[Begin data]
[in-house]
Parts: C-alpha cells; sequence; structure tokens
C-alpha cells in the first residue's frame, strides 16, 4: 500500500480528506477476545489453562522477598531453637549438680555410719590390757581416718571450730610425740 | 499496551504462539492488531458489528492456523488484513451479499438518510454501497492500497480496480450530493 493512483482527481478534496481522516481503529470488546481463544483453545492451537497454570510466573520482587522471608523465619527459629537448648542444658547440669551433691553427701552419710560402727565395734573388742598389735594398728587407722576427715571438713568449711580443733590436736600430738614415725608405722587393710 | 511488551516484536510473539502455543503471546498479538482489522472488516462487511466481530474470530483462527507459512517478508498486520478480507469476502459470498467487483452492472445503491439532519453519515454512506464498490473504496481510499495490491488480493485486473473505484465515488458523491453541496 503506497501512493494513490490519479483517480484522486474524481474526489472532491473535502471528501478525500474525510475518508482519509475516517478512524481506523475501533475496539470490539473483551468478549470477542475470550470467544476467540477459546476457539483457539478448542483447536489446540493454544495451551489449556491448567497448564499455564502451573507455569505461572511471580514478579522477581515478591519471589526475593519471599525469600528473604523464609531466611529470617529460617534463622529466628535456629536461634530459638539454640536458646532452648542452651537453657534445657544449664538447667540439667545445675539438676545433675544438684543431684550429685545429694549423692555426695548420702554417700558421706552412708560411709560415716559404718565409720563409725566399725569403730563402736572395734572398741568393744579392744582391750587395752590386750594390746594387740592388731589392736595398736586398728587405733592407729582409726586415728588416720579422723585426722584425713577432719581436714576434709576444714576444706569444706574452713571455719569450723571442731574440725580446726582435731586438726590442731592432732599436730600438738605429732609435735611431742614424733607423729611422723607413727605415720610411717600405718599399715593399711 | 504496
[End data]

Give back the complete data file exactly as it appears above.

[in-house]
Parts: C-alpha cells; sequence; structure tokens
C-alpha cells in the first residue's frame, strides 16, 4: 500500500480528506477476545489453562522477598531453637549438680555410719590390757581416718571450730610425740 | 499496551504462539492488531458489528492456523488484513451479499438518510454501497492500497480496480450530493 493512483482527481478534496481522516481503529470488546481463544483453545492451537497454570510466573520482587522471608523465619527459629537448648542444658547440669551433691553427701552419710560402727565395734573388742598389735594398728587407722576427715571438713568449711580443733590436736600430738614415725608405722587393710 | 511488551516484536510473539502455543503471546498479538482489522472488516462487511466481530474470530483462527507459512517478508498486520478480507469476502459470498467487483452492472445503491439532519453519515454512506464498490473504496481510499495490491488480493485486473473505484465515488458523491453541496 503506497501512493494513490490519479483517480484522486474524481474526489472532491473535502471528501478525500474525510475518508482519509475516517478512524481506523475501533475496539470490539473483551468478549470477542475470550470467544476467540477459546476457539483457539478448542483447536489446540493454544495451551489449556491448567497448564499455564502451573507455569505461572511471580514478579522477581515478591519471589526475593519471599525469600528473604523464609531466611529470617529460617534463622529466628535456629536461634530459638539454640536458646532452648542452651537453657534445657544449664538447667540439667545445675539438676545433675544438684543431684550429685545429694549423692555426695548420702554417700558421706552412708560411709560415716559404718565409720563409725566399725569403730563402736572395734572398741568393744579392744582391750587395752590386750594390746594387740592388731589392736595398736586398728587405733592407729582409726586415728588416720579422723585426722584425713577432719581436714576434709576444714576444706569444706574452713571455719569450723571442731574440725580446726582435731586438726590442731592432732599436730600438738605429732609435735611431742614424733607423729611422723607413727605415720610411717600405718599399715593399711 | 504496